Developing the correct minimum pressure into the FDC requires more calculation by the pump operator based on the length of hose to the FDC, the vertical height to the fire floor, the length of attack hose off the standpipe, and the operating pressure of the particular nozzle. National standards once required a standpipe to deliver 65 psi at the topmost hose valve in a building. That 65 psi was based on the belief that the attack hoseline would be 100 feet of 2½-inch hose with a smooth bore 11⁄8-inch nozzle. The tragic One Meridian Plaza fire brought attention to the problems associated with using smaller hoselines with automatic type nozzles and incorrectly set pressure-regulating devices on the hose valves. The lessons learned at this fire led to changes in the national standards for standpipe systems, including a minimum of 100 psi delivery to the topmost hose valve in a standpiped building. That change, however, had no bearing on any existing system; today, there are some jurisdictions that still allow standpipe systems to be designed for 65 psi. The current building code in New Jersey even allows a standpipe system that does not meet any residual pressure requirement when installed in other than a high-rise building that has an NFPA 13 type sprinkler system. These design allowances under the building codes demand that immediate and complete support of the anticipated hose streams be provided by the responding fire apparatus before any interior attack is staged. If an attack hoseline is provided with only 20 psi or 30 psi under a building code allowance, it is absolutely useless, and the appearance of a functional standpipe system in such a building can lead to tragic results if a prompt and reliable water supply is not immediately developed.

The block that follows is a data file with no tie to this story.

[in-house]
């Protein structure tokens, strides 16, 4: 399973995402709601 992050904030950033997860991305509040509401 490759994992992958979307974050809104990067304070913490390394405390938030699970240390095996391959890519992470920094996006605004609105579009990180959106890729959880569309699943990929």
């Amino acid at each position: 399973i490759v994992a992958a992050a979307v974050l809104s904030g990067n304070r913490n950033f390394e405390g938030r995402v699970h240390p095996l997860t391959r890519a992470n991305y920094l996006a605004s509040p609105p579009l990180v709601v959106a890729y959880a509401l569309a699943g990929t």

200 feet 2 1/2
Stack tips 1" (Low PSI PRV) 1 1/8 Fire fighting tip, 1 1/4 for extending or if you are really lucky on PSI
1 1/2 to 2 1/2 enlarger
18 aluminum pipe wrench
BIG markers for sector use. (Write your companies on the wall)
Forget the wyes and pigtails
It is very easy to tell others to not use what they use, but the reality is most often line firefighters have to use what they have. The answer then is to train with what you have and make it as efficient as possible.
Sorry if my earlier comment sounded too critical. I like your comment "train with what you have". I am just saying....... preplan and talk to the guys that don't fight fires but they do write the building and fire codes that will make or break your fire attack in a high rise.
I know this discussion is about a bag of tools called a high rise kit. However the bag is worthless without a contineous and adequate water supply with good nozzle pressure. The bag we call the high rise kit is not a one-size-fits-all. Preplanning and training is the key.
Your attack line actually begins at the pump panal and ends at the tip of your nozzle. Everything matters...all the hydraulics, all the fixed systems, all the hose and the knowledge of your pump operator or engineer. It's all part of the kit !
mike's web site: www.SpeedSwivel.com
Where is the Truckie that started this ? Truck 55 where are you?
Hello all, for the record I actualy bid into an engine spot a couple yrs ago. I appreciate all the responceses to this post. How many of you have been on a high rise fire? Are there firemen on your dept. who have fought high rise fires? Over the past 20yrs how many high rise fires has your dept. fought?
What did your deptartment learn from these fires? What changes if any were made to your High rise SOGs?